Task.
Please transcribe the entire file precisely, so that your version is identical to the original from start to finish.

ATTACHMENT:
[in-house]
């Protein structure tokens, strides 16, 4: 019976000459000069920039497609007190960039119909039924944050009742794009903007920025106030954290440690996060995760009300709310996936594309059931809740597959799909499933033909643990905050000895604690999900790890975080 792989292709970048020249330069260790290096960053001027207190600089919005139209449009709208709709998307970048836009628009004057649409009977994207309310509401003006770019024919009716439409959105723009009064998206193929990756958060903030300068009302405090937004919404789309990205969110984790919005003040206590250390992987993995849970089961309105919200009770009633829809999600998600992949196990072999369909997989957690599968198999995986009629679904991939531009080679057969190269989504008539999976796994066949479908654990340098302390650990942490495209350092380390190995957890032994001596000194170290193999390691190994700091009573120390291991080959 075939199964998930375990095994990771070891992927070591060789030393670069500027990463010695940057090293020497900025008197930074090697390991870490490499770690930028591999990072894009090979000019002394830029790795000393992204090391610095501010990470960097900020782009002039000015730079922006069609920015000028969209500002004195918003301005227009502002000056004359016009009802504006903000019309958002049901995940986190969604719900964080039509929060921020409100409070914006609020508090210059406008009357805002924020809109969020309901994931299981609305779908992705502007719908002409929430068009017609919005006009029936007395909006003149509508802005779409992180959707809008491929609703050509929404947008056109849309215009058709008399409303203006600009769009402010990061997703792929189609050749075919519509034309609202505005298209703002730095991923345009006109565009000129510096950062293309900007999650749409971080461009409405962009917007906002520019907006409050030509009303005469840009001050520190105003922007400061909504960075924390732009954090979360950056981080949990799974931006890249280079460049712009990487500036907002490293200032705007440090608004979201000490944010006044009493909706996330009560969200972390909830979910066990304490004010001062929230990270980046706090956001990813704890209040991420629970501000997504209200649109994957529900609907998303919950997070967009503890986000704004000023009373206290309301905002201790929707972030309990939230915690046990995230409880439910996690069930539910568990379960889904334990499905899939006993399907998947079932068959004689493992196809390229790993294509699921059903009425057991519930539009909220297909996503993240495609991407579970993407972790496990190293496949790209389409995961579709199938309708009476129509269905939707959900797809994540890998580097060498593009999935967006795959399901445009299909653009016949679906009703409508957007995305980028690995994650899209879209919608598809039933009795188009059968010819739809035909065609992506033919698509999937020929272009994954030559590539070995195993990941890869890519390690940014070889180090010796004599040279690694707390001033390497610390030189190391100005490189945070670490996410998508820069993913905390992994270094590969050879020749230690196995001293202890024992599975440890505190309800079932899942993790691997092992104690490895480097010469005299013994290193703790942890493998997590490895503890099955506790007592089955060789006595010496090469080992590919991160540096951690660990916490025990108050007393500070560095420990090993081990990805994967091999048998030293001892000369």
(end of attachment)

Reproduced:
[in-house]
């Protein structure tokens, strides 16, 4: 019976000459000069920039497609007190960039119909039924944050009742794009903007920025106030954290440690996060995760009300709310996936594309059931809740597959799909499933033909643990905050000895604690999900790890975080 792989292709970048020249330069260790290096960053001027207190600089919005139209449009709208709709998307970048836009628009004057649409009977994207309310509401003006770019024919009716439409959105723009009064998206193929990756958060903030300068009302405090937004919404789309990205969110984790919005003040206590250390992987993995849970089961309105919200009770009633829809999600998600992949196990072999369909997989957690599968198999995986009629679904991939531009080679057969190269989504008539999976796994066949479908654990340098302390650990942490495209350092380390190995957890032994001596000194170290193999390691190994700091009573120390291991080959 075939199964998930375990095994990771070891992927070591060789030393670069500027990463010695940057090293020497900025008197930074090697390991870490490499770690930028591999990072894009090979000019002394830029790795000393992204090391610095501010990470960097900020782009002039000015730079922006069609920015000028969209500002004195918003301005227009502002000056004359016009009802504006903000019309958002049901995940986190969604719900964080039509929060921020409100409070914006609020508090210059406008009357805002924020809109969020309901994931299981609305779908992705502007719908002409929430068009017609919005006009029936007395909006003149509508802005779409992180959707809008491929609703050509929404947008056109849309215009058709008399409303203006600009769009402010990061997703792929189609050749075919519509034309609202505005298209703002730095991923345009006109565009000129510096950062293309900007999650749409971080461009409405962009917007906002520019907006409050030509009303005469840009001050520190105003922007400061909504960075924390732009954090979360950056981080949990799974931006890249280079460049712009990487500036907002490293200032705007440090608004979201000490944010006044009493909706996330009560969200972390909830979910066990304490004010001062929230990270980046706090956001990813704890209040991420629970501000997504209200649109994957529900609907998303919950997070967009503890986000704004000023009373206290309301905002201790929707972030309990939230915690046990995230409880439910996690069930539910568990379960889904334990499905899939006993399907998947079932068959004689493992196809390229790993294509699921059903009425057991519930539009909220297909996503993240495609991407579970993407972790496990190293496949790209389409995961579709199938309708009476129509269905939707959900797809994540890998580097060498593009999935967006795959399901445009299909653009016949679906009703409508957007995305980028690995994650899209879209919608598809039933009795188009059968010819739809035909065609992506033919698509999937020929272009994954030559590539070995195993990941890869890519390690940014070889180090010796004599040279690694707390001033390497610390030189190391100005490189945070670490996410998508820069993913905390992994270094590969050879020749230690196995001293202890024992599975440890505190309800079932899942993790691997092992104690490895480097010469005299013994290193703790942890493998997590490895503890099955506790007592089955060789006595010496090469080992590919991160540096951690660990916490025990108050007393500070560095420990090993081990990805994967091999048998030293001892000369």